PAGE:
Intimacy Versus Addiction
by Allen Tate Wood
There are many ways to approach the subject of addiction, many ways to imagine it, describe it, define it.It can be approached from the standpoint of clinical research, from the perspective of the 12step recovery world, as a moral issue, from a law enforcement angle and from the posture of religious belief: to name just a few.It can also be examined through the lens of genetic research.Both social psychology and personality theory have a lot to offer in coming to grips with addiction. In this short essay I approach the subject through the eye of intimacy.
As a teacher of recovery classes I have found that the most useful approach for me combines several of these modes.As a facilitator and supporter of the recovery process I find myself approaching addicts and alcoholics from the standpoint of the content of consciousness. To wit: affect, belief, memory, imagination, family background, myths and culture.All of which can be neatly summed up in the term self-talk or as Jack Kerouac might have said “stream of consciousness”.
Specifically what does the addict believe about him or herself? How do they see themselves?What is the content and direction of their thinking?What is their self-talk?What do they believe about their drug use, about their capacity to live without drugs, about their ability to learn, about holding a steady job, about returning to their families after extended periods in rehab or state prison.Often the fulcrum that determines which way the axis of decisions affecting continuing an addicted life style versus creating a path of recovery depends on the addicts' beliefs about their ability to engage in successful intimacy with spouse, family and friends.
In my experience addiction is a substitute for intimacy.As such it invades the pyche with an entire world view.It includes ideas, beliefs, rituals, literature, music, folklore and myth.The addict, as well as,the non-addicted person want to feel love, acceptance, value, pleasure etc.To be accepted and valued by another and or by a peer or family group satisfies a deep part of the psyche.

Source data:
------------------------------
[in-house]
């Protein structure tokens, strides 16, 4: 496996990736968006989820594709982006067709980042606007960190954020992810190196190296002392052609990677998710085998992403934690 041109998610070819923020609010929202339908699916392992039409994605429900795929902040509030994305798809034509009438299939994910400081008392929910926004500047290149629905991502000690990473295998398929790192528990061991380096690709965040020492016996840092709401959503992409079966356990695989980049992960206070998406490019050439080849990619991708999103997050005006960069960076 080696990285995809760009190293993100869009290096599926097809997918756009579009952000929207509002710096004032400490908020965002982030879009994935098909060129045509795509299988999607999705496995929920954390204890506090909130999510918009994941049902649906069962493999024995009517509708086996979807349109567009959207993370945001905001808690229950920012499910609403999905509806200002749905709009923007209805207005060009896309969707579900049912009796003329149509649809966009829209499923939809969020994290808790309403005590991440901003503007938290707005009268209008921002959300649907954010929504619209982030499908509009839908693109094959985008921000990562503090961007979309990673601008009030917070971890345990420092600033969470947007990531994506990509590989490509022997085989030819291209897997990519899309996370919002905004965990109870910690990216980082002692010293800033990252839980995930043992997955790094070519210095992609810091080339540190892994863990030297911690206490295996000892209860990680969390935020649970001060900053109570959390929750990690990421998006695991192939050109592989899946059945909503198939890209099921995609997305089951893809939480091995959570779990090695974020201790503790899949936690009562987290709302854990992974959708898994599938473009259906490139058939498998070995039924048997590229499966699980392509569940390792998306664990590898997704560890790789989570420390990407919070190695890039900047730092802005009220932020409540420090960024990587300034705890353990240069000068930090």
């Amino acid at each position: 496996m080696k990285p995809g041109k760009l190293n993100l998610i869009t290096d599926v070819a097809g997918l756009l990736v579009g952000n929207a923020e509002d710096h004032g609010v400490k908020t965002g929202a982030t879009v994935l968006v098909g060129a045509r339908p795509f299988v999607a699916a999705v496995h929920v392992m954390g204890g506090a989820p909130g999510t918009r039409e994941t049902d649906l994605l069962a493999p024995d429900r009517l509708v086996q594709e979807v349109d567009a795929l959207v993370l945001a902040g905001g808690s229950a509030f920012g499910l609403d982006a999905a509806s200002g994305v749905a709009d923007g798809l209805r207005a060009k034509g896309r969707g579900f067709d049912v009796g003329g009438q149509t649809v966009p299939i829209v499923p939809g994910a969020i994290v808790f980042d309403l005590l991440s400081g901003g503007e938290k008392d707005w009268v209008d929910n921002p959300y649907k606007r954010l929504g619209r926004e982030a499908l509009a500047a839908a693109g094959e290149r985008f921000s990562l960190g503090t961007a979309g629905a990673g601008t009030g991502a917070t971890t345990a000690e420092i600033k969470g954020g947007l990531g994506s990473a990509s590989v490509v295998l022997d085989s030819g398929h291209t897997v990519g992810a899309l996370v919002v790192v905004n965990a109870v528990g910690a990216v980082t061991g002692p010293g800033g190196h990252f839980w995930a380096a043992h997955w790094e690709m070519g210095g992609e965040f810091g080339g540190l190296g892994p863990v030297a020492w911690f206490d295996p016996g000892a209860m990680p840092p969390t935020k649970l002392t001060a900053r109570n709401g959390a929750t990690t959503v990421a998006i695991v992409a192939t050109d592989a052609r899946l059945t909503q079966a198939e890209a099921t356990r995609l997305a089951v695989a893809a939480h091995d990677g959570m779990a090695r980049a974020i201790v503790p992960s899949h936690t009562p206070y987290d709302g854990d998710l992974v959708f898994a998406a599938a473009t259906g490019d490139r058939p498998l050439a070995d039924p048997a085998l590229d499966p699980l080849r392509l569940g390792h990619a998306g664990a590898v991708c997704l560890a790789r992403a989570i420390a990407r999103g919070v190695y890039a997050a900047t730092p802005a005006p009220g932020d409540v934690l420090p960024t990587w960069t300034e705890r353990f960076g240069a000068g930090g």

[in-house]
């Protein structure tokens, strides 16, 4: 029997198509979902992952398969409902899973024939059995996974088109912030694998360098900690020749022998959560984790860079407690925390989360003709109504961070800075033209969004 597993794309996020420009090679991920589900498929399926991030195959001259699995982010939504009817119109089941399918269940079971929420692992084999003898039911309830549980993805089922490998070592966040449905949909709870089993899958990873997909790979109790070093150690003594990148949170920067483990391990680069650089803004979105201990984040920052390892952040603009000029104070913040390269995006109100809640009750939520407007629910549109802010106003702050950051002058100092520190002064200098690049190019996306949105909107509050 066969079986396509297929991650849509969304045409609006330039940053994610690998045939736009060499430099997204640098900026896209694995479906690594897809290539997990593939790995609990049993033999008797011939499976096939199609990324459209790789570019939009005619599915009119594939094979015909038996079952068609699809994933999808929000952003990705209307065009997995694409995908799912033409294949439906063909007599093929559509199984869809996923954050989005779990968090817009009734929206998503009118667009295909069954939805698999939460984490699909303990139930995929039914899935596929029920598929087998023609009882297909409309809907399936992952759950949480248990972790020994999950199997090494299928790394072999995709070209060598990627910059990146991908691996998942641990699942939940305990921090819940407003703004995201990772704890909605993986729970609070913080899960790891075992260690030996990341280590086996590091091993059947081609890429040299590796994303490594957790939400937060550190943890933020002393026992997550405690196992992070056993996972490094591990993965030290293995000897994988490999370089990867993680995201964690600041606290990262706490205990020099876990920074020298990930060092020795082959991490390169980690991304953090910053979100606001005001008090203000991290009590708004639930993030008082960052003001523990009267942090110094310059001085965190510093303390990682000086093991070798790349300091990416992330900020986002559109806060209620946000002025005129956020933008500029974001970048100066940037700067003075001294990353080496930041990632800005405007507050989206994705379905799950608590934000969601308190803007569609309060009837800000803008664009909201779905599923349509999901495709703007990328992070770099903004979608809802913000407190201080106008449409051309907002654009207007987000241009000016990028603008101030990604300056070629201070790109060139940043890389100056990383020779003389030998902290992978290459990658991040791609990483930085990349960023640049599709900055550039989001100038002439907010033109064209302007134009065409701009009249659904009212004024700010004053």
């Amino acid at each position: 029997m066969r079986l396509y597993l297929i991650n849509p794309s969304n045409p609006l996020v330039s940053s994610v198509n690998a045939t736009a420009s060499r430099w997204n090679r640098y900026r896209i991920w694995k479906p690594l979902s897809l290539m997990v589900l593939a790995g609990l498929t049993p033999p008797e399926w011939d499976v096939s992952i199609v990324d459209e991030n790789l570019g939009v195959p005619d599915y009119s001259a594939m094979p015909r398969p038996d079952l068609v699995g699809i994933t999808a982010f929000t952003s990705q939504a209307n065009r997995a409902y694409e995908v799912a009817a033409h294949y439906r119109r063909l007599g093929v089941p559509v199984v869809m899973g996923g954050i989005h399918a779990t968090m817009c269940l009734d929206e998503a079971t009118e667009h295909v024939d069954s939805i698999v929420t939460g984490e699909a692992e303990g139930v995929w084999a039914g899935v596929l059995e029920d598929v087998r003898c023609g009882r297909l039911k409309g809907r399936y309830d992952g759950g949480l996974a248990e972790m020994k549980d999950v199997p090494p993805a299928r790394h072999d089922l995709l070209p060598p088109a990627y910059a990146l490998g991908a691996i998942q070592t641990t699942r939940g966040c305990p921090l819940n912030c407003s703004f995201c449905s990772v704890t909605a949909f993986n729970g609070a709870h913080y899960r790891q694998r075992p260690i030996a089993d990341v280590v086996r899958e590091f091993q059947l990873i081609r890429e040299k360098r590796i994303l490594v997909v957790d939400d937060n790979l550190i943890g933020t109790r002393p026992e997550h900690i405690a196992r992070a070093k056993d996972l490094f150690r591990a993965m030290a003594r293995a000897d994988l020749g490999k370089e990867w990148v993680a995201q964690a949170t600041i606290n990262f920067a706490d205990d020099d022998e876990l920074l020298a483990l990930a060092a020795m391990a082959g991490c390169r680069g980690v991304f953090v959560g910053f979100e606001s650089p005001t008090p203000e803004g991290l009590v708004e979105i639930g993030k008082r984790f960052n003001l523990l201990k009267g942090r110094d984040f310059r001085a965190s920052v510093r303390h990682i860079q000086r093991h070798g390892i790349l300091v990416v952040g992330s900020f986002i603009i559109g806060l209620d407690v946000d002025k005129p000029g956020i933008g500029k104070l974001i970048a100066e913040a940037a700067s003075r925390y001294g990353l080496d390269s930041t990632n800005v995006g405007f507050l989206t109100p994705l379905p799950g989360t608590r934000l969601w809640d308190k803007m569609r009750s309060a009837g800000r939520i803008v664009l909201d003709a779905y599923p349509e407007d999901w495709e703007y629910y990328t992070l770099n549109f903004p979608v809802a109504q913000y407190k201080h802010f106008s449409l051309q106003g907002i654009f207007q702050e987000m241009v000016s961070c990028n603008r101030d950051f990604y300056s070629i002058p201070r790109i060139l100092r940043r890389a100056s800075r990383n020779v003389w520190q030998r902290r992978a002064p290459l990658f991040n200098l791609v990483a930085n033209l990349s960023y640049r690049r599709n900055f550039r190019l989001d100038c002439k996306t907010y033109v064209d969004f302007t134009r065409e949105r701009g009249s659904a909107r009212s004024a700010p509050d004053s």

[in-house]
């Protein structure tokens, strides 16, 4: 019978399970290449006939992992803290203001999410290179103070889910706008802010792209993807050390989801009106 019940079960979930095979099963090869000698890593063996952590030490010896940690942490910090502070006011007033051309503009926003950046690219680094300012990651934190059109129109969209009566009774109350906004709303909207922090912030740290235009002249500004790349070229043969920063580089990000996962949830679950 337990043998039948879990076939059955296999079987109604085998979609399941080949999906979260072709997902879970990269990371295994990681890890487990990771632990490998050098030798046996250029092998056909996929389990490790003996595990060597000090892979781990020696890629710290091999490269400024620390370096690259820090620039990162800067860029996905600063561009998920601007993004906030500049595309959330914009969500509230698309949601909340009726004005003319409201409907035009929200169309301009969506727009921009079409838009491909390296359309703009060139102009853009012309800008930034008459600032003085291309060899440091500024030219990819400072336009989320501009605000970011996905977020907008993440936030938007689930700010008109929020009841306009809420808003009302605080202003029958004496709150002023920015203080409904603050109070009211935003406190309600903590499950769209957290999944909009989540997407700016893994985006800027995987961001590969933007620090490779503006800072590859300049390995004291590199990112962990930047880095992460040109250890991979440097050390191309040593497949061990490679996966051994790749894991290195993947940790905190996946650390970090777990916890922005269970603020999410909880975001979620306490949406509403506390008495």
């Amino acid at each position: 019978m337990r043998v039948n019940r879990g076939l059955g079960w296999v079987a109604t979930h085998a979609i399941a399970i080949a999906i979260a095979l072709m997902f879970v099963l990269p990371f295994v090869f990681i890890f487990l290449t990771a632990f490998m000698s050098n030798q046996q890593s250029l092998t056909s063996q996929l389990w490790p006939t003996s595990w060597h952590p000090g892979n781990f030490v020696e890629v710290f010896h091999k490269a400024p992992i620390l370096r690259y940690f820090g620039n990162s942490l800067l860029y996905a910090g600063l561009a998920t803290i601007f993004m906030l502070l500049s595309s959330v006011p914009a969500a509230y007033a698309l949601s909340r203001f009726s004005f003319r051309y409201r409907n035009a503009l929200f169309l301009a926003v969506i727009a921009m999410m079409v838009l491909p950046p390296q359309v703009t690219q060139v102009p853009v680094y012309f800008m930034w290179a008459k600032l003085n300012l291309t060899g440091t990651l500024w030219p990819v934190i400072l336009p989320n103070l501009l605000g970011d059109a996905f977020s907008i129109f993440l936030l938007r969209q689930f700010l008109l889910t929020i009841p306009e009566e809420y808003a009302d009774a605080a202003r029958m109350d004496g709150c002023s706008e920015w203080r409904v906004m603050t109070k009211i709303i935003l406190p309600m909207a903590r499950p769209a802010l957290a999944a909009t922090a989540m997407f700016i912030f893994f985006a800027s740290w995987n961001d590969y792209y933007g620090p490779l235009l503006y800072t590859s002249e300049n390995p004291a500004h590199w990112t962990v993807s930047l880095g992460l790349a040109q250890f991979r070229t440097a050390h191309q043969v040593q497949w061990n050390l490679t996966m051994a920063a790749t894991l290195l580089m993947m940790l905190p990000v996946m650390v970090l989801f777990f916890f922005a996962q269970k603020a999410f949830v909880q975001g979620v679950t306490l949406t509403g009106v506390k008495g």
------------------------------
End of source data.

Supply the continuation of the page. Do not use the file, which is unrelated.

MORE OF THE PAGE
The man or woman who loses their intimate connections through death or accident or an act of God is at risk for succumbing to some form of addiction.If the loss precipitates a change in thought processes, this may signal the beginning of a downward thinking spiral.The active addicts' self talk is often replete with phrases such as…
"no one loves me"
"I am unlovable"
"all my friends are dope fiends"
"my family has no use for me"
"dope is the only thing I look forward to"
"I always fuck up"
"the world is against me"
"no one ever gives me a break"
"I want to sleep forever"
"dope is my best friend"
Mind altering substances whether uppers, downers, alcohol or hallucinogens replace the rich world of feeling and meaning which is the psychological home of the non- addicted and reasonably engaged person.The person who has lost intimacy, the person whose human connections have been destroyed, the person who doubts their capacity to find and to give and receive love is a person who has been marooned in a psychological desert landscape, one which affords no water to the soul, no warmth to the heart and no fire to the spirit.
Psychotropic substances which impact the endocrine system and hence the production of neuro-transmitters mimic and sometimes supercede the affect attendent on normal emotional life.The marooned castaway lost on a desert island will create an entire metaphorical universe to replace the loss of human contact.So also does the addict create an entire world centered around his drug of choice as a substitute for the lost intimacy, lost connections, lost meanings and lost dreams of pre addiction life.
It is no accident that many prison poets refer to addiction/their drug of choice as, “a mistress or master”, “a lover”, “a demon”, “an intimate”,“a confidante”, “an all encompassing obsession”.
A return to a healthy intimacy with a varied array of family, friends and associates is one of the signs of a successful recovery.